SSR packages all of its school uniforms in a warehouse before sending to schools across the entire state. The warehouse often suffered from shortages in stock which meant schools and students experienced delays in receiving the uniforms. In addition, SSR would receive orders for uniforms in varying quantities over time which meant volunteers were often either waiting around with little to do or being overwhelmed with too many items to pack.
With SSR expecting a 500 per cent increase in demand to approximately 70,000 students over the next few years, Iles recognised that they would need to work differently.
… the only investment from their side was two whiteboards.
SSR went through the same process as Dixon’s team at the pharmacy and the results were just as telling. SSR’s busiest periods align with the beginning of the school semesters, so they already knew when to expect the spikes in demand. Through focusing on their processes, the team was able to smooth out the workload so that they were better prepared to manage the spikes. They were also able to eliminate considerable waste from their process through identifying many small improvements.
With these process improvements, Iles is confident that SSR is able to set bold expansion plans to meet their targets as they now have the capability to fulfil these plans. They are no longer concerned with how they will implement their strategy.
One of the other big wins for Iles was that it did not require any financial investment. Iles’ perception going into the process was that they would need to invest in new technology to make progress. What they actually ended up with was an elegantly simple, zero-technology solution; the only investment from their side was two whiteboards. As a result, they have been able to deliver uniform support to 40,000 children, instead of their target of 20,000, for the same cost.
Hiring someone to ensure we focus on continuing to better this impact feels like money well spent.
As with Dixon, the main challenge that Iles now faces is keeping the momentum going. Continuous improvement requires a lot of discipline and self-control to submit to the process of enquiry and review on a regular basis. SSE recognises the need for someone to champion and lead these efforts on a more regular basis and is looking to hire someone for this. While this will require a financial investment, Iles said, “Hiring someone to ensure we focus on continuing to better this impact feels like money well spent.”
How to improve your processes
Even though non-profits aim to improve their social impact whereas corporates drive to optimise shareholder returns, TSSC’s approach is often the same in the social sector as the corporate world, according to TSSC Australia’s Corporate Manager, Roy Oh.
“We take a specific situation or task and ask each organisation the same question: ‘That’s good, now how can we do this better?’” explained Oh. The TSSC Australia team recognise that this is often easier said than done.
… putting in the effort upfront can pay off in the longer-term…
To support organisations to become more efficient on their own, Oh recommends considering the following:
- Get senior leadership on board. Sustainable process improvements often require a major shift in the way an organisation operates. These changes can take more than three to five years to become embedded within the organisation. This therefore requires leaders at the very top to head up the change, right from the very start. For St Vincent’s, such buy-in was essential to the success of the work. The changes Dixon and her team introduced required a complete shift in the way the pharmacy operated, and they needed management to support their efforts. The need for support from the very top is particularly important for social purpose organisations, who often face high turnover in senior leadership, said Oh, which can also delay change.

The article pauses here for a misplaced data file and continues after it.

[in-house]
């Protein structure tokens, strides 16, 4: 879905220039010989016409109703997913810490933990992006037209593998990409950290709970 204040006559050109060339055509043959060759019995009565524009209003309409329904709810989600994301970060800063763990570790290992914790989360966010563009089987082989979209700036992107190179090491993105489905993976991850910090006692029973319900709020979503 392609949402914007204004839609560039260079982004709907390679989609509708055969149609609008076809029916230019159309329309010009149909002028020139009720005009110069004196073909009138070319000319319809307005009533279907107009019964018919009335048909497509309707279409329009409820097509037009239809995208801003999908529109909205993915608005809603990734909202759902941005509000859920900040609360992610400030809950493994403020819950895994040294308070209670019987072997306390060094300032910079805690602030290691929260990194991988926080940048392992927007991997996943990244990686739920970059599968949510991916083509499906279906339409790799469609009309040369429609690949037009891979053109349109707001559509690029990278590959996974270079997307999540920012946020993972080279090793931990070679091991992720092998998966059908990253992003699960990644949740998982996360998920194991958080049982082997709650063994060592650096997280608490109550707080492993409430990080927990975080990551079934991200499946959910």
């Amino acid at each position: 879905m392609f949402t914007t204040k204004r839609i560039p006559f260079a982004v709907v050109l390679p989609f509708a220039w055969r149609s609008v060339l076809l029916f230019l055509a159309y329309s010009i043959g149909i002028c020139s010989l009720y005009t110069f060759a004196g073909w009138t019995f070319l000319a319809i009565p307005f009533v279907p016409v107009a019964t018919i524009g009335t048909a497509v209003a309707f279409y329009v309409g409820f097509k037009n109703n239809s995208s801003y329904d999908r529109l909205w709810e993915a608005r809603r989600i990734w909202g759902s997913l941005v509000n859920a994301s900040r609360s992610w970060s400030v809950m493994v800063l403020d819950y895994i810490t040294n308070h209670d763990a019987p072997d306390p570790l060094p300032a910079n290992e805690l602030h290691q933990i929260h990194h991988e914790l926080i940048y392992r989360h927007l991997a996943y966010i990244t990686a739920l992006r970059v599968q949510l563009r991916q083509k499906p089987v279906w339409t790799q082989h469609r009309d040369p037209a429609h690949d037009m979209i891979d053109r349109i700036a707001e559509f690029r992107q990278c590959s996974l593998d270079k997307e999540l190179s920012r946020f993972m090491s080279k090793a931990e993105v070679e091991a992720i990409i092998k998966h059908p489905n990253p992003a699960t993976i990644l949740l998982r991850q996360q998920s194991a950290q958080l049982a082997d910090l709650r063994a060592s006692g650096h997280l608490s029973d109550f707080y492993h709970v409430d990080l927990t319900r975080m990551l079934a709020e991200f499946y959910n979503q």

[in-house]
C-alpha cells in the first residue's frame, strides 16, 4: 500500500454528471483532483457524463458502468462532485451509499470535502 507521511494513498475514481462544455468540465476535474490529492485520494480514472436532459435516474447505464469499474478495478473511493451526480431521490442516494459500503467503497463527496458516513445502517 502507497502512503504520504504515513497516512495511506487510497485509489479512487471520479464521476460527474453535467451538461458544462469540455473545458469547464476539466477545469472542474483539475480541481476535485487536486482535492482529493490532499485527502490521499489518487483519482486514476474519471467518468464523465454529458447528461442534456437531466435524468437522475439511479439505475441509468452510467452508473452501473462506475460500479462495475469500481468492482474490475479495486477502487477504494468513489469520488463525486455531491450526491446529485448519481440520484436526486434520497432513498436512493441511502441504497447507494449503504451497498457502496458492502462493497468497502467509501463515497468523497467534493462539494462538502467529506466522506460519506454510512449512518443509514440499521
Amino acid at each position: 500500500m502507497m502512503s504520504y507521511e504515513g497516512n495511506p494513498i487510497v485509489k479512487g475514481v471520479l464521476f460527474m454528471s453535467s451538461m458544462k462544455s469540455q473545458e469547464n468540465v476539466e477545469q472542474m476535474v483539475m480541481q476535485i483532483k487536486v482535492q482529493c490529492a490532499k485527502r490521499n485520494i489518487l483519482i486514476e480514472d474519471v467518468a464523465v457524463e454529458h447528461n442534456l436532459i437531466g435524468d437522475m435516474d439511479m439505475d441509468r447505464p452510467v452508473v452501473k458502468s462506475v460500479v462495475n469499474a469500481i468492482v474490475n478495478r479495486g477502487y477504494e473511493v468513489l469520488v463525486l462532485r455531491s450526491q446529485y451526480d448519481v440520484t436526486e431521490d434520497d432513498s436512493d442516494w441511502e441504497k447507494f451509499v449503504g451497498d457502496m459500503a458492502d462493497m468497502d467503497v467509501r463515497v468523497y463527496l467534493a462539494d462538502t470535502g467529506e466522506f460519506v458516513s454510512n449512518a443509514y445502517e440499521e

- Embed it in the culture of your organisation. A focus on continuous improvement requires a shift in the culture of organisations. People at all levels need to want to make changes and be willing to continually question whether or not there is a better way of working. Embedding such a culture, however, is hard to do. As a result, management needs to be responsible for developing the team’s capacity and skills to ensure they are part of the process and can change the way they work. A failure by the team to adapt reflects a failure by management to provide the right support to succeed.
- Put the customer at the centre. One of the initial challenges Dixon’s team faced was deciding which problem to start with; her team wanted to fix everything. Oh’s advice is to consider each problem from the point of view of its impact on your customers or clients and what will change for them by addressing it. By considering all problems through the lens of the end-user, it will be easier to prioritise the most pressing one to address first.
- Be prepared to make an investment in time. The TSSC Australia team recognise that many non-profits do not feel they have available capacity to make the initial time investment required to enable the longer-term benefits. “This lack of ability to invest the time can limit the impact achieved,” said Oh. On the flip side, however, putting in the effort upfront can pay off in the longer-term so this should be factored into an organisation’s planning process to allow the work to be done properly.
… this approach is a more natural fit for the social purpose sector than for large corporates.
Focusing on business improvements can be challenging for many organisations, however Oh believes that non-profit organisations are better equipped than corporates to improve their processes. “In non-profits, the staff’s passion and their connection to the organisation’s mission is a key advantage. A team who genuinely want to make a difference will more likely step up and adopt behaviours that will lead to sustainable improvements and positive change.”
Iles fully agrees. “The TSSC approach places considerable importance on inclusion at all levels and full participation from the team. These values are much more aligned with the way non-profits operate,” said Iles.
He believes that this approach is a more natural fit for the social purpose sector than for large corporates.
As government budgets shrink and fund-raising becomes increasingly challenging, these examples highlight the potential for organisations across the social sector to have greater impact using existing resources. These examples demonstrate that, instead of looking externally for additional financial support, social purpose organisations could benefit from looking internally to their own operations and how to improve them.
For more info, contact Gillian Turnbull on firstname.lastname@example.org